The 8 stages starting in early September, will have no final stage ending in London this year. Instead the organisers... Read more...
2nd Dec 2012 3:47pm | By Michael Gadd
North London’s Saracens could hardly be better placed as the end of 2012 nears.
The defending Aviva Premiership champions are entrenched in the top three of the domestic competition after 10 games, with easily the best defensive record.
And coming into the next fortnight’s home and away Heineken Cup clashes with Irish giants Munster, they’re sitting pretty at the top of pool one after convincing round one and two wins.
But this side is ambitious, and as their South African scrum-half Neil de Kock says, they’re refusing to forget last year in a hurry.
“It’s pleasing where we are at this stage of the season, but it’s early days, and it’s always these back-to-back fixtures that can make or break you when it comes to being in a position to make the knock-out stages,” the hard-working playmaker from Cape Town says.
Saracens were stellar in England’s top club competition last year, finishing with the most wins and holding off Leicester Tigers in the grand final.
But in rugby’s answer to the Champions League they were a flop, losing all their games and missing the knock-out stages.
Granted, their pool included the eventual winners, Ireland’s Leinster and France’s Clermont, who made the semi-final.
At least they’ve already exorcised their demons with the other team to beat them – they flogged France’s Racing Metro 30-13 in October.
“That was disappointing for us in the Heineken Cup but amazing to win the Premiership,” de Kock says.
“We are an ambitious club and would like to think we can challenge hard in both competitions. It’s demanding on the squad, but that’s why we turn up to training every day.”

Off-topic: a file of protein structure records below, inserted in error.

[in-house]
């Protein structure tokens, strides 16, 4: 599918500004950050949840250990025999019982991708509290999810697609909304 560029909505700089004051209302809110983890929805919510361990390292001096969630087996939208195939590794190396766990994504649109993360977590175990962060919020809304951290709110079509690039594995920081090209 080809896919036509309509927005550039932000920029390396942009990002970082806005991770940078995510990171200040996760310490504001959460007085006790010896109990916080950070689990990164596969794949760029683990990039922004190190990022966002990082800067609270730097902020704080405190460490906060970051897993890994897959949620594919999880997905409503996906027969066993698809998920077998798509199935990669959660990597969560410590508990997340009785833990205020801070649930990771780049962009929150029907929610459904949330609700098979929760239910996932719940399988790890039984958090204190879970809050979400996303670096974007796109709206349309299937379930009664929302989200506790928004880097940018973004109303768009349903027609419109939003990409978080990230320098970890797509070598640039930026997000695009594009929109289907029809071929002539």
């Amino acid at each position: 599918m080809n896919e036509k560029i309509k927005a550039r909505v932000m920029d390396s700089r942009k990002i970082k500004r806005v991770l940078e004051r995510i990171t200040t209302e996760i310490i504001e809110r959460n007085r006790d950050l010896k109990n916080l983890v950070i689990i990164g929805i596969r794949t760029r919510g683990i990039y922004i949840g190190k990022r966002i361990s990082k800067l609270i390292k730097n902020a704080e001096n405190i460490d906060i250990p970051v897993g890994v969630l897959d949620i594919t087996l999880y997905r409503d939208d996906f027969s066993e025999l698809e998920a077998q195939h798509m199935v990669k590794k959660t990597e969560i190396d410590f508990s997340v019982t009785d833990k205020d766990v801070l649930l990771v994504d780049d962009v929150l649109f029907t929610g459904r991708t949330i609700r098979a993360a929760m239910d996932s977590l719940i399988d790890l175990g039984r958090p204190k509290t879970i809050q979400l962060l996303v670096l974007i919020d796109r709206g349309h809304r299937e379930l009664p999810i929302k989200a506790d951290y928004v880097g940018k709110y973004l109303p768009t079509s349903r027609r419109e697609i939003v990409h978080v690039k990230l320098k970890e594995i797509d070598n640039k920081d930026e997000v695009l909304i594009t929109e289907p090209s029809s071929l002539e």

The Saracens defence is their strength – they memorably withstood a 30-phase onslaught in the closing minutes of the last Premiership final to hold out Leicester and keep a 22-18 lead – but after scoring seven tries in their opening two games against Edinburgh (45-0) and Racing Metro, they’re showing shades of genuine diversity.
“We pride ourselves on defence,” de Kock says ahead of clashes with former Heineken Cup champs Munster.
“It’s going to be tight. We’ve got loads of experience and I do believe we’ve got the calibre to get a result (at Thomond Park in Limerick) and do the same when they come here.
“They’re a team that have been there and done that over so many years, so the top level is just second nature to them. We’re a pretty young team in that regard.”
London Wasps were the last England team to take Europe’s top club prize in 2006/07, beating Leicester in the final.
Since then, Ireland and France have had a mortgage on the title, Leinster with three (including the last two in a row), and Munster and France’s Toulouse with one each.
If Saracens do the job this year, they’ll do it with a large portion of help from overseas talent, especially South Africans – there are seven Saffas in the first team squad.
Their side, much like Aviva Premiership leaders and London side Harlequins, who are also leading their Heineken Cup pool, also features six England representatives.
“We’re a real cosmopolitan team,” says de Kock, who’s playing his seventh season for Saracens. The team also includes players from Italy, New Zealand, the US and Namibia.
“That’s the way the game’s going these days, all the major European clubs have a strong international contingent,” de Kock says.
South Africans feature heavily in Europe, more than their southern hemisphere counterparts New Zealand and Australia who won’t pick overseas-based players for their national teams. South Africa only recently changed their tune on the policy.
”We pride ourselves on our away record, and that could be part of it, we don’t have as many home-grown guys,” de Kock says.
The return match against Munster will be only the third time this year Saracens have played at their “home” ground, Vicarage Road, Watford.